What do you want people to know about the Archives that most people don’t know?
YVETTE: The Archives facilities are state of the art, with climate controlled environment and ample shelving for the variety of items we house. It is rich in Fuller Theological Seminary history as well as with individual donors who have been a major influence at this institution. This collection is growing not only by content but by being accessible to our faculty and students alike.
ADAM: The Archives are rooted in an effort to expand ecumenical dialogue through study and worship. On February 7, 1985, when many of Fuller’s current students were in diapers or not yet born, the David Du Plessis Center for Christian Spirituality was founded.
We are still very committed to the ecumenical goals originally established. The Center has morphed and evolved into the current Ecumenical Archives, in which several denominations are represented, including Eastern Orthodox as well as Presbyterian. We seek to expand our representation of various traditions of our great theological heritage.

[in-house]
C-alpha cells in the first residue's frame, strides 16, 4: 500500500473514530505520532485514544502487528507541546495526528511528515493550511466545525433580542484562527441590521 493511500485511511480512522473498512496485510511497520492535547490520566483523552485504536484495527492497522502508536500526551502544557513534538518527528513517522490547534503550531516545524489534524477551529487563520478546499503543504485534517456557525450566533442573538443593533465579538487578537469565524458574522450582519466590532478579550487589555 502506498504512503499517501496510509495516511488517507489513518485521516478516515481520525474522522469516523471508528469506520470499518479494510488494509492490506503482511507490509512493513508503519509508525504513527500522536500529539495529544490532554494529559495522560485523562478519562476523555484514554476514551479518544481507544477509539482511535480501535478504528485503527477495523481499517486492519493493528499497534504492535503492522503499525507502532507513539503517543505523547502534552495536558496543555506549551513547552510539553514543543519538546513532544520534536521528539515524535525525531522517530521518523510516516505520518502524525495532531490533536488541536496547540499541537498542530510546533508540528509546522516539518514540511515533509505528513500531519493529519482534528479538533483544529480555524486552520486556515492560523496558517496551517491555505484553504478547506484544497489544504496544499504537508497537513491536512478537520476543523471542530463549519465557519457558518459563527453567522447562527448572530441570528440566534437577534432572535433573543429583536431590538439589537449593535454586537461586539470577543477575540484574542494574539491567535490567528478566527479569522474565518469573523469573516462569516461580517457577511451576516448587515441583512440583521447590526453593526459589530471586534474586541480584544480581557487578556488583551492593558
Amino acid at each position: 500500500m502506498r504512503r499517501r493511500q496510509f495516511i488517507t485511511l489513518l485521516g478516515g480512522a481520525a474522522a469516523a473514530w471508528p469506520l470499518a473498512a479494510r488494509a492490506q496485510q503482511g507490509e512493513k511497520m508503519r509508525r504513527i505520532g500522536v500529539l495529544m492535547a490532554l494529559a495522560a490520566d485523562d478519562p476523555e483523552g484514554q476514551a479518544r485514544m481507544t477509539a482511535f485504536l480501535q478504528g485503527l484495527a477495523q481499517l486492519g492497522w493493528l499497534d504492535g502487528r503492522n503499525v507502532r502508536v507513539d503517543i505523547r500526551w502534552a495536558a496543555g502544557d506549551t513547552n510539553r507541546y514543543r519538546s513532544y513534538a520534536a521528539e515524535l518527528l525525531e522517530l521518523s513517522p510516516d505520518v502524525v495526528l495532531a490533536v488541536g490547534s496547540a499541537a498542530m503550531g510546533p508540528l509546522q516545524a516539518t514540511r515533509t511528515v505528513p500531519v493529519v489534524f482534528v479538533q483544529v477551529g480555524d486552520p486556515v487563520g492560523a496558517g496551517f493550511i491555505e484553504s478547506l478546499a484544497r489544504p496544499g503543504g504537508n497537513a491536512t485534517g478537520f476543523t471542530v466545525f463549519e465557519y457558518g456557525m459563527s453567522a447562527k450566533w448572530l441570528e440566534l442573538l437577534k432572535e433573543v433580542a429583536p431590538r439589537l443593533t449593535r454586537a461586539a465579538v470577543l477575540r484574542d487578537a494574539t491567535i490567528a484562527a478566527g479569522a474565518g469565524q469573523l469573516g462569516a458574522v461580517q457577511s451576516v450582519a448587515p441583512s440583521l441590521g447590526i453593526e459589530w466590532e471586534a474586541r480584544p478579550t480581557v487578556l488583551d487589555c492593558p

In addition to the denominational collections we also have a Performing Arts section, which houses a collection of James Dean material and a Philip Shen original origami collection. We have a Missionary and Psychology section as well; an Ecumenical Section that houses material from the Southern California Ecumenical Council; and the expanding and growing collection of materials from the Berlin Fellowship that ministered in Germany during the Cold War.
We also have an expanding Media Archive, which includes photos of distinguished figures in Fuller Seminary’s history, and a vast collection of video material including Fuller’s institutional videos.
The most important thing for people to understand about our Archives is that we would love to show you around.
How can people visit the Archives and see the collection?
ADAM: Please make an appointment if you would like to visit the Rare Book Room, Archives, or Special Collections. E-mail email@example.com or call 626.584.5311. Please also visit our Web site: http://libraryarchives.fuller.edu/.